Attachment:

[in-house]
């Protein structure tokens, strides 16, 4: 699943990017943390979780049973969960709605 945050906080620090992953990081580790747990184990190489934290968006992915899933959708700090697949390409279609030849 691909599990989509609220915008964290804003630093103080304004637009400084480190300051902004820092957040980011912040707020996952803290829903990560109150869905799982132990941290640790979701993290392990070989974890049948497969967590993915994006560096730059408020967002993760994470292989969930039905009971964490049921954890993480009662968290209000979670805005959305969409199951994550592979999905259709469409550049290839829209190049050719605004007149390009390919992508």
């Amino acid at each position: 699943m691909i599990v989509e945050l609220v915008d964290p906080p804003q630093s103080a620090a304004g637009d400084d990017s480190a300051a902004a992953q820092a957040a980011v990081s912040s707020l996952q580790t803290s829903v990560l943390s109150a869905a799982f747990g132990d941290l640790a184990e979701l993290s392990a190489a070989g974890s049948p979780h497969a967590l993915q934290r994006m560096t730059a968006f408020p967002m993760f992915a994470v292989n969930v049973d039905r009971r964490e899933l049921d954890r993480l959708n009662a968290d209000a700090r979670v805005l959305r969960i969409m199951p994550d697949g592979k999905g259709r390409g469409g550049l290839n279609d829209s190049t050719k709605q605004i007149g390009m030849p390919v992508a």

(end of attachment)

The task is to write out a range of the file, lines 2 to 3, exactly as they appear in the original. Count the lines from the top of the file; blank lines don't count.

């Protein structure tokens, strides 16, 4: 699943990017943390979780049973969960709605 945050906080620090992953990081580790747990184990190489934290968006992915899933959708700090697949390409279609030849 691909599990989509609220915008964290804003630093103080304004637009400084480190300051902004820092957040980011912040707020996952803290829903990560109150869905799982132990941290640790979701993290392990070989974890049948497969967590993915994006560096730059408020967002993760994470292989969930039905009971964490049921954890993480009662968290209000979670805005959305969409199951994550592979999905259709469409550049290839829209190049050719605004007149390009390919992508």
């Amino acid at each position: 699943m691909i599990v989509e945050l609220v915008d964290p906080p804003q630093s103080a620090a304004g637009d400084d990017s480190a300051a902004a992953q820092a957040a980011v990081s912040s707020l996952q580790t803290s829903v990560l943390s109150a869905a799982f747990g132990d941290l640790a184990e979701l993290s392990a190489a070989g974890s049948p979780h497969a967590l993915q934290r994006m560096t730059a968006f408020p967002m993760f992915a994470v292989n969930v049973d039905r009971r964490e899933l049921d954890r993480l959708n009662a968290d209000a700090r979670v805005l959305r969960i969409m199951p994550d697949g592979k999905g259709r390409g469409g550049l290839n279609d829209s190049t050719k709605q605004i007149g390009m030849p390919v992508a």